Radical right-winger Marine le Pen’s party may have received a loan amounting to more than EUR 10 million from a Hungarian bank for her electoral campaign, according to press reports. The head of the Prime Minister’s office sees nothing wrong with it, pointing to the European Union’s fundamental rights, such as the freedom of services. The opposition politicians, meanwhile, lambasted the government for “funding the European far-right” from Hungary.
According to French RTL, an unnamed Hungarian bank may have provided a EUR 10.6 million loan for Marine Le Pen, candidate of France’s radical right-wing National Rally (former far-right National Front), for her presidential campaign. The news site’s sources from the radical party refused to reveal the name of the bank; one of them only saying that there was a middleman who brokered the deal, but who isn’t a politician.
Earlier, several French outlets reported that Le Pen had approached several French and European banks, only to get stonewalled.
Previously, the French politician used a Russian loan for the 2017 campaign, leading to a sizeable scandal in France.
The good relations and cooperation between Viktor Orbán and Marine le Pen are well-known. In November, the French candidate paid a visit to Budapest, where she was welcomed amid quite illustrious circumstances. It was just some days ago that the two politicians met again at Madrid’s right-wing rally.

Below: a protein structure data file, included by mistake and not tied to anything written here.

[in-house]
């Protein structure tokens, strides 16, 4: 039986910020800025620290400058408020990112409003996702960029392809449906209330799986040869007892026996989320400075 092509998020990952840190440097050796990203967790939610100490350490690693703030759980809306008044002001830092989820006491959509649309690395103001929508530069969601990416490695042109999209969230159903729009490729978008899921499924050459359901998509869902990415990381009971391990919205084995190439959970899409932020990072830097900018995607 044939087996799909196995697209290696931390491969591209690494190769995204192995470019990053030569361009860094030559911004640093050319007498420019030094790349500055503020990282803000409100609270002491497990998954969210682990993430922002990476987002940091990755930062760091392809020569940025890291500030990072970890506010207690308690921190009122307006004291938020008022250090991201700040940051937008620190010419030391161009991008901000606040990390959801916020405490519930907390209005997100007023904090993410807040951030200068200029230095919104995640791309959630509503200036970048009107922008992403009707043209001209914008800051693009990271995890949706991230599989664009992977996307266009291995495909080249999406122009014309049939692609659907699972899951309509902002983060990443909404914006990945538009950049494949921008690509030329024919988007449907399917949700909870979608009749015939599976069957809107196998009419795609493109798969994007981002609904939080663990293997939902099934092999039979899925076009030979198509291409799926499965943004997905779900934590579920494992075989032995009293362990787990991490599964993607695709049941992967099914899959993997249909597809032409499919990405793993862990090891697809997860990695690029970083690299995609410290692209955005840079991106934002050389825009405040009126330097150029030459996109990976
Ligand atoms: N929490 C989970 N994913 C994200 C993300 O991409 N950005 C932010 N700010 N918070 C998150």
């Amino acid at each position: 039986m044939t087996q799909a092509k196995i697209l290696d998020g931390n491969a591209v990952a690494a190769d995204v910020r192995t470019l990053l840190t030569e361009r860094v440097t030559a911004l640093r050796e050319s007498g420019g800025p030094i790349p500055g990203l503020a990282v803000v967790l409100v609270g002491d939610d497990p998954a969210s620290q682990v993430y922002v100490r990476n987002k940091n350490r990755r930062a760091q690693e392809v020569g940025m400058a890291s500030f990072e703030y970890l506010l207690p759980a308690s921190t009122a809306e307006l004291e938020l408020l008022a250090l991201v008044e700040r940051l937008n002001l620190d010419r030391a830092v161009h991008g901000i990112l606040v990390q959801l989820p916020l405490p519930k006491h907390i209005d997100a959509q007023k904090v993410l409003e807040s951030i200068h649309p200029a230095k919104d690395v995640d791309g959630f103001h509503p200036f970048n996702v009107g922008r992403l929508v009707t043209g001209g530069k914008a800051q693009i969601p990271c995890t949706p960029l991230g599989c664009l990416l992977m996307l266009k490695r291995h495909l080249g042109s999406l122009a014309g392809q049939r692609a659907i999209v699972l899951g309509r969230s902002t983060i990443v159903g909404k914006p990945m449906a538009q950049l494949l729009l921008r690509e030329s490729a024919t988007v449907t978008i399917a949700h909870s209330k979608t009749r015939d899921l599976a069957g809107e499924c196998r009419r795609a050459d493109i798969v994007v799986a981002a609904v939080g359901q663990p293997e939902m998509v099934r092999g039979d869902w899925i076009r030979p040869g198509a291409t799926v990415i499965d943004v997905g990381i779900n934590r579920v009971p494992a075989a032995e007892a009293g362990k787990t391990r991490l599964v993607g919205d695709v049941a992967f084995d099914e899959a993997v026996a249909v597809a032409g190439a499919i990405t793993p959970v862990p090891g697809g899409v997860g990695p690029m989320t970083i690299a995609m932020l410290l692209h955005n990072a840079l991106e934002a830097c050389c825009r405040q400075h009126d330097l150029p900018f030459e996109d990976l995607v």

PMO Head: Freedom of services
In response to a question at his regular press briefing, the PMO head didn’t deny the information, although he said he “didn’t know” about the deal. Gergely Gulyás argued that he checked French law and found that the French state would reimburse campaigning costs for those who receive even just a fraction of what Le Pen would most certainly pocket during the elections, meaning that such a deal would be a good one for any bank in the European Union.
The politician also noted that the freedom to provide services is one of the fundamental rights of the EU.
Opposition: European far-right funded from Hungary
“The far-right alliance set to weaken the EU, serving Putin’s interests, is at work,” commented Momentum MEP Katalin Cseh about the deal, also recalling that previously it was a Russian loan that helped le Pen’s campaign.
“Are they now planning to fund Europe’s far-right through Hungary, besides Fidesz?”, asked Jobbik MEP Márton Gyöngyösi in responsen.
According to the most recent French polls (analyzed by Politico), incumbent Emmanuel Macron leads (24%), but le Pen is second (17%), while center-right Valérie Pécresse comes in third (16%). Another radical right-wing candidate, Éric Zemmour, who also recently visited Orbán in Budapest, stands at 13%.
Featured photo illustration by Zoltán Fischer/PM’s Press Office